The city of Chicago has 32 charter schools unionized by the Chicago Alliance of Charter Teachers and Staff (ChiACTS). The local is affiliated with AFT, but ostensibly independent from the Chicago Teachers Union (CTU).
Recently the members of ChiACTS voted to merge with CTU. While I’m sure this will have repercussions for all parties involved, it doesn’t sound like the sort of thing that would cause uproar within CTU. But it has.
Apparently the absorption of ChiACTS requires wholesale changes to CTU’s constitution and bylaws. These amendments need the approval of both the union’s House of Delegates and the rank-and-file.
On Wednesday the House of Delegates was scheduled to vote on the merger, but it failed to do so due a lack of a quorum. The union played it off as a temporary setback, blaming the absence of delegates on paperwork deadlines from the district.
Well, maybe, but it isn’t as though the vote was sprung on delegates out of the blue. The CTU leadership has been intensely lobbying for months, which would only be necessary if there were significant opposition.
CTU President Karen Lewis penned a column in support of the proposal, even trotting out the specter of the union’s arch-enemies, Chicago Mayor Rahm Emanuel and Illinois Gov. Bruce Rauner.
“CTU-ChiACTS unification is Rahm and Rauner’s worst nightmare—a united force for the benefit of our students, their parents and our school communities,” Lewis wrote. “It is fulfillment of the potential that our union’s founders envisioned, and a necessary step for the future of public education.”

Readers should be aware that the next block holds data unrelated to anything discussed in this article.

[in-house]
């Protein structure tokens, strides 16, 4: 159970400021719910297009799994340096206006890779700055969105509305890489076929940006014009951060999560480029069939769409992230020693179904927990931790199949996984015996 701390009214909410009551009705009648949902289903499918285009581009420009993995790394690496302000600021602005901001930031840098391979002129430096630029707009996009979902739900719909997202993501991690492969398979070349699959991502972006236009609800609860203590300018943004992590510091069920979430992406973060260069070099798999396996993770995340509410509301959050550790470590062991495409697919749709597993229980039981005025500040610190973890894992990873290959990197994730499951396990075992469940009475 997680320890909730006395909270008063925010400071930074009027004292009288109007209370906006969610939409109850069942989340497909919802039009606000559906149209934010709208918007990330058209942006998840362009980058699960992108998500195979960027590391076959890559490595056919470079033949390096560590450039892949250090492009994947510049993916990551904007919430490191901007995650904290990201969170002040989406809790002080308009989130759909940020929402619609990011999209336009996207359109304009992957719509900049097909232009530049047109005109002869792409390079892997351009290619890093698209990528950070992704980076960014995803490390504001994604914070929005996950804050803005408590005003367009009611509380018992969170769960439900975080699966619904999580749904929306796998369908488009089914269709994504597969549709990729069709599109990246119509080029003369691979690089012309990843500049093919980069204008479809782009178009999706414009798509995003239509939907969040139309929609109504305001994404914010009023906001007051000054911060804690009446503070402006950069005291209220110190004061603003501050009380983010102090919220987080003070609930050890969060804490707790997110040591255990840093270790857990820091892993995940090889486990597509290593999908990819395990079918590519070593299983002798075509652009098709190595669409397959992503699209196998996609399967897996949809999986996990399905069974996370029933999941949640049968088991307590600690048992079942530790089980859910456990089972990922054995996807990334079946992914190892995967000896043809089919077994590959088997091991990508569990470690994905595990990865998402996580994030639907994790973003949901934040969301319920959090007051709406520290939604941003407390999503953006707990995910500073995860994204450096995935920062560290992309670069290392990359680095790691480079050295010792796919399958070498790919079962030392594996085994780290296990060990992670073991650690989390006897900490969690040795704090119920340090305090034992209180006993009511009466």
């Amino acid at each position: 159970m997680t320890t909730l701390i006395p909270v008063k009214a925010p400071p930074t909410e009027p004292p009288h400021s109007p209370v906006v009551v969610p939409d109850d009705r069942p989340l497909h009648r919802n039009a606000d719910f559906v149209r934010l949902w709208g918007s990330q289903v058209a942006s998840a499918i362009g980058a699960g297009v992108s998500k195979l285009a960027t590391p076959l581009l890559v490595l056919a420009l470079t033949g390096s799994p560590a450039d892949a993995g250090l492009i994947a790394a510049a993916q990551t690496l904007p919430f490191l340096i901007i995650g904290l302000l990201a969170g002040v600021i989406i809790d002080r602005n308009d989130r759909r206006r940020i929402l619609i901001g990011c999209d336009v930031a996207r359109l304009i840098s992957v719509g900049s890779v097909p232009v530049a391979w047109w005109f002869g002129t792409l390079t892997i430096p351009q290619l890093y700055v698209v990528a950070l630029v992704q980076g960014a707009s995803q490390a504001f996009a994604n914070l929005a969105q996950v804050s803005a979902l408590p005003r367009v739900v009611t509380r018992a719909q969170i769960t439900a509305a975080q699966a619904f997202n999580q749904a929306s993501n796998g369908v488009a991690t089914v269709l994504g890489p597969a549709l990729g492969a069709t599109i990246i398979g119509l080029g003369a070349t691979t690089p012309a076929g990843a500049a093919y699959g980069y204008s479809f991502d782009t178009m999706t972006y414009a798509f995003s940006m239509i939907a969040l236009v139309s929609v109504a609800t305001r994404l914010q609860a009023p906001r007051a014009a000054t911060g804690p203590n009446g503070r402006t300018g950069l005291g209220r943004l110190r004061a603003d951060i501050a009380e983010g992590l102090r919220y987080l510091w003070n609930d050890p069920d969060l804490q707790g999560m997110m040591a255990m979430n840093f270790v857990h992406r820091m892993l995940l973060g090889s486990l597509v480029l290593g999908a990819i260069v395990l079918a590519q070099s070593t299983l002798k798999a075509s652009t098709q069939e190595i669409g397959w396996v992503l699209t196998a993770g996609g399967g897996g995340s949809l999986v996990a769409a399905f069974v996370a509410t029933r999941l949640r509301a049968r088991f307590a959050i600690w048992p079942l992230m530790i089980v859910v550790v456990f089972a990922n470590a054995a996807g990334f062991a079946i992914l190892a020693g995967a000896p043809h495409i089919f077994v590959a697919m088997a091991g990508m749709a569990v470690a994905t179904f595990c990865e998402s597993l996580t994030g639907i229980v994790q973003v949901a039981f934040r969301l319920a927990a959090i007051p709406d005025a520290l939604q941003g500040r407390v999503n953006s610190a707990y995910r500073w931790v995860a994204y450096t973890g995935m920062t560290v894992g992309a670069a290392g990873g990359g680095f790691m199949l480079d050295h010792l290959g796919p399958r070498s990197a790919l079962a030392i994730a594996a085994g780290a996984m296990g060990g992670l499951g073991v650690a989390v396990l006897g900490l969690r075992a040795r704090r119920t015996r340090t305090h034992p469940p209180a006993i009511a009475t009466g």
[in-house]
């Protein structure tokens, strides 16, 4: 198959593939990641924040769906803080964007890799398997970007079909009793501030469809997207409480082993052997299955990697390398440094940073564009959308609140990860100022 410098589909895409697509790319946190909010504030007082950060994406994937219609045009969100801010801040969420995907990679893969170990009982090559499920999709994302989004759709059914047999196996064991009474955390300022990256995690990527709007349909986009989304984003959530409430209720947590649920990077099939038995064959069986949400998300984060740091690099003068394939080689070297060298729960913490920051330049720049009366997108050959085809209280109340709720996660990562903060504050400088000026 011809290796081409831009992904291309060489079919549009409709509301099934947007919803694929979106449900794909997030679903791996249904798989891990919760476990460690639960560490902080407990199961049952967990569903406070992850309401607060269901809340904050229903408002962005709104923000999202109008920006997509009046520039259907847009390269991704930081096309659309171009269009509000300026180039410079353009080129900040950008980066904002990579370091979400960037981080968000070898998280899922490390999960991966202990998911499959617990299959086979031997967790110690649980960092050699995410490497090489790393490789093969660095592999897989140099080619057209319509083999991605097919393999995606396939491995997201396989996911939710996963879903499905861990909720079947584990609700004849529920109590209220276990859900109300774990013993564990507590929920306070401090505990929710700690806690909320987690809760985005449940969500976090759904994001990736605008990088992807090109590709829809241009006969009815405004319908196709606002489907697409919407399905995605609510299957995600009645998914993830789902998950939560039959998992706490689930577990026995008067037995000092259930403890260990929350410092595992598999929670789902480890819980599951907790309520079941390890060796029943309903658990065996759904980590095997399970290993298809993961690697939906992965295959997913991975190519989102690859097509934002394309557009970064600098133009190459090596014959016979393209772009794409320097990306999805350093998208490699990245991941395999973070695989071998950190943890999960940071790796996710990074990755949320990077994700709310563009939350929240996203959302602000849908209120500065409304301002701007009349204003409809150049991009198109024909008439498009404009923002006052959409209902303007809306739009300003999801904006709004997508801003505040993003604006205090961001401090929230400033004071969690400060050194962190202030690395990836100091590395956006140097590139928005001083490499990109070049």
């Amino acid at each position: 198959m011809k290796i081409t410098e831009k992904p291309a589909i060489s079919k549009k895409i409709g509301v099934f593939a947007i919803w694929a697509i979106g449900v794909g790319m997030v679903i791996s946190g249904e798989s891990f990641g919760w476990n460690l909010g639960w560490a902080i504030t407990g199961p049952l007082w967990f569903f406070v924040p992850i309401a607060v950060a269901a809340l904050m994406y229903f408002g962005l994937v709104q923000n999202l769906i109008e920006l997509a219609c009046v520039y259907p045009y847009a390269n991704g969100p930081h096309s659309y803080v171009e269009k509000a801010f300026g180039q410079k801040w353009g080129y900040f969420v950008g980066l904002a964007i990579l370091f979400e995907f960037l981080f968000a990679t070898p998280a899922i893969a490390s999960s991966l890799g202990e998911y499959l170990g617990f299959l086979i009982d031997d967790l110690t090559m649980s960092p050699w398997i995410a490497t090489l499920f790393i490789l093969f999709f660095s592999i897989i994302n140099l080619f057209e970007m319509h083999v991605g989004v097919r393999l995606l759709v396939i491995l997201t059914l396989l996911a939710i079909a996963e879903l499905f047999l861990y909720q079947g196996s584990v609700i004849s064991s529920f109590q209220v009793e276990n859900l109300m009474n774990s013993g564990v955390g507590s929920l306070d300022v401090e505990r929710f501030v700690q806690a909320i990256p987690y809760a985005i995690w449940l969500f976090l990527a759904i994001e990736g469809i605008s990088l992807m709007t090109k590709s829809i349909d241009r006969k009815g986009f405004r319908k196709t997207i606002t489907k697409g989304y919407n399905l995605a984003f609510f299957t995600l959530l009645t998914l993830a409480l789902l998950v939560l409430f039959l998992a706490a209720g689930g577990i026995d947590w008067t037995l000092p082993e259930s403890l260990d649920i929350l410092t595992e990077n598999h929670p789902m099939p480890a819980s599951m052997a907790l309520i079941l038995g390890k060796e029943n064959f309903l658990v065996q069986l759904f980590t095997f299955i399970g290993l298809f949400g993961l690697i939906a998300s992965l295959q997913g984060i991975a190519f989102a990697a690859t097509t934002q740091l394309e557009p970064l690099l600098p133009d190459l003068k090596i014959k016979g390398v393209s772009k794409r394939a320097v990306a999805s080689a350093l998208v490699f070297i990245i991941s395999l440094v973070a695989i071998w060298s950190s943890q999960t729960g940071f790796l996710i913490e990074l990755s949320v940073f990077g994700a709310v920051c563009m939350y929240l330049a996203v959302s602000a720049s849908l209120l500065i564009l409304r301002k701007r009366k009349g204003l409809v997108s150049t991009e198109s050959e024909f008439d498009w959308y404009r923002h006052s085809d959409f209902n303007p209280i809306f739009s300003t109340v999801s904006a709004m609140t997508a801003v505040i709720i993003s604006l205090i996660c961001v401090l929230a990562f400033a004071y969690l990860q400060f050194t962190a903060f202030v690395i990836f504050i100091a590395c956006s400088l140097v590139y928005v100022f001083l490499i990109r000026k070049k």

Lewis’ overwrought pitch, coupled with a letter from the ChiACTS president and a series of FAQs about the merger, suggests concern, at the very least, about how well the idea is going over with the delegates.
Over at Substance News, George Schmidt reports the constitutional changes came in at 54 pages. The current constitution is 29 pages. CTU is heralded by many in the labor movement as a model for 21st century public sector unions, but Schmidt declares “the failure of the leadership to bring in the vote represents, in the eyes of many delegates, the culmination of at least two years of growing mistrust of the leadership from the union’s rank-and-file in the schools.”
I never underestimate the ability of a teacher union’s officers to get what they want from a representative body, so I believe the charter union will eventually become part of CTU. Lewis rose to power on a wave of dissatisfaction with the previous incumbents, so I’m sure she understands the importance of keeping tabs on dissenters.